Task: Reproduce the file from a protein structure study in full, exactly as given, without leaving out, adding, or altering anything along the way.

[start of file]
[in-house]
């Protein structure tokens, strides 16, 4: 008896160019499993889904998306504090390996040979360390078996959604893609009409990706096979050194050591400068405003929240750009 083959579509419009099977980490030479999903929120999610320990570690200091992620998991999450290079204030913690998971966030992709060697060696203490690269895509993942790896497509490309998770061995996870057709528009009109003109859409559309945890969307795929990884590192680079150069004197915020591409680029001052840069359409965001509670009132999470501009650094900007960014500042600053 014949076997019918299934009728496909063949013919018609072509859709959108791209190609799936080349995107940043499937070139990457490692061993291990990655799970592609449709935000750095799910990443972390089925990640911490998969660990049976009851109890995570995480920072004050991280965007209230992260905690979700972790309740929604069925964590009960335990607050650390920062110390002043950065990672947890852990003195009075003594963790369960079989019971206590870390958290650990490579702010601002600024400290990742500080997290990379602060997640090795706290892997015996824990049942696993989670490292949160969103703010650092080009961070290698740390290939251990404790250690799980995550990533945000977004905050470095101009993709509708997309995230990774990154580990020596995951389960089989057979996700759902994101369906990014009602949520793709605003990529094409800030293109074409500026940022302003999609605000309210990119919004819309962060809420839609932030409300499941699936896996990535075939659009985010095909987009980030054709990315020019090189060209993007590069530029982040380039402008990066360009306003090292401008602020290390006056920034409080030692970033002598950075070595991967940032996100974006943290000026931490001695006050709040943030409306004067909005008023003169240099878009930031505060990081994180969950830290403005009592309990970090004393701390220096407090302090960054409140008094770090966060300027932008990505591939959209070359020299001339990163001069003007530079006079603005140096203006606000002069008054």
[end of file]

[in-house]
């Protein structure tokens, strides 16, 4: 008896160019499993889904998306504090390996040979360390078996959604893609009409990706096979050194050591400068405003929240750009 083959579509419009099977980490030479999903929120999610320990570690200091992620998991999450290079204030913690998971966030992709060697060696203490690269895509993942790896497509490309998770061995996870057709528009009109003109859409559309945890969307795929990884590192680079150069004197915020591409680029001052840069359409965001509670009132999470501009650094900007960014500042600053 014949076997019918299934009728496909063949013919018609072509859709959108791209190609799936080349995107940043499937070139990457490692061993291990990655799970592609449709935000750095799910990443972390089925990640911490998969660990049976009851109890995570995480920072004050991280965007209230992260905690979700972790309740929604069925964590009960335990607050650390920062110390002043950065990672947890852990003195009075003594963790369960079989019971206590870390958290650990490579702010601002600024400290990742500080997290990379602060997640090795706290892997015996824990049942696993989670490292949160969103703010650092080009961070290698740390290939251990404790250690799980995550990533945000977004905050470095101009993709509708997309995230990774990154580990020596995951389960089989057979996700759902994101369906990014009602949520793709605003990529094409800030293109074409500026940022302003999609605000309210990119919004819309962060809420839609932030409300499941699936896996990535075939659009985010095909987009980030054709990315020019090189060209993007590069530029982040380039402008990066360009306003090292401008602020290390006056920034409080030692970033002598950075070595991967940032996100974006943290000026931490001695006050709040943030409306004067909005008023003169240099878009930031505060990081994180969950830290403005009592309990970090004393701390220096407090302090960054409140008094770090966060300027932008990505591939959209070359020299001339990163001069003007530079006079603005140096203006606000002069008054």